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Many people find job interviews intimidating, but there's no
great mystery about what interviewers are looking for or the questions
Be prepared and present well
Which means it's not too hard to arrive well prepared. Dress well –
it's always better to be overdressed if in doubt. Your interviewers
need to be able to picture you working in their company and
representing their brand if you're in a customer-facing role.
You may also find yourself being interviewed anywhere, from a noisy
coffee shop to a corporate boardroom. You might be meeting one very
friendly person or a formal interview panel with up to five people,
possibly including the company's owner or CEO. Whatever the situation
you find yourself in, try to give the impression that you're perfectly
comfortable with it.
What to say
Lots of applicants turn up to interviews with only a vague idea of
what the company does and what the role involves. You‘ll no doubt be
asked what you know about the company and the position on offer, and
it's obvious when you haven't done any research. This shows you're
either not serious about the job or not the type of person who can be
trusted to prepare properly for important meetings. Either way, don't
expect your application to go any further.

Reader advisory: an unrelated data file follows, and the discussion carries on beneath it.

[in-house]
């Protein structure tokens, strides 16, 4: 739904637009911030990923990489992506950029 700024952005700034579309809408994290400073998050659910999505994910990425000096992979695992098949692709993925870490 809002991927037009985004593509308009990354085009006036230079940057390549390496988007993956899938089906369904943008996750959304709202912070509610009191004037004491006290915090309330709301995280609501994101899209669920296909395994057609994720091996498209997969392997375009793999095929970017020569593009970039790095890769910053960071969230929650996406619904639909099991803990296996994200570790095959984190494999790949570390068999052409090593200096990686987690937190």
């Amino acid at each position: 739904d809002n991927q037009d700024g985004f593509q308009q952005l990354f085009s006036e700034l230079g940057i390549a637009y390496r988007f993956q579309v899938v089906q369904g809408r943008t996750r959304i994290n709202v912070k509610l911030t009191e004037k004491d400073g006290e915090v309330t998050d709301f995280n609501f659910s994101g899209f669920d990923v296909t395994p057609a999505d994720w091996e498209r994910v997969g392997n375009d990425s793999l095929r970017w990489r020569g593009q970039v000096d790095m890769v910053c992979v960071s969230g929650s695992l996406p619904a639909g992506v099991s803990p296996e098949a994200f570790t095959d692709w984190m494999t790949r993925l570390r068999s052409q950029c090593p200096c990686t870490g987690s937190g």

Google "common interview questions" before the interview
and make sure you have responses ready for the topics likely to be
discussed. As a general rule, it's good to have three answers ready
for any question – for example, the three qualities you have that will
benefit your employer, or three examples of how you've dealt with
workplace conflict in the past.
Many interviewers use ‘behavioural interviewing', which assumes the
best indicator of future behaviour is past behaviour. Always be aware
that when you're being asked questions, such as how you've previously
dealt with challenging workplace situations, the interviewer is
looking for evidence you have the people skills as well as the
technical abilities to do the job well.
At the end of the interview, you'll be invited to ask your
interviewer(s) any questions you have. Make sure you have three
intelligent questions ready to go, but this isn't the time to ask
If you're preparing for an interview, it's a good idea to ask your
teachers and lecturers for advice, or contact student
services for career counselling. If you're interested in a career
change, or simply looking to expand your skill set, you can visit TAFE NSW and see the wide
variety of courses on offer.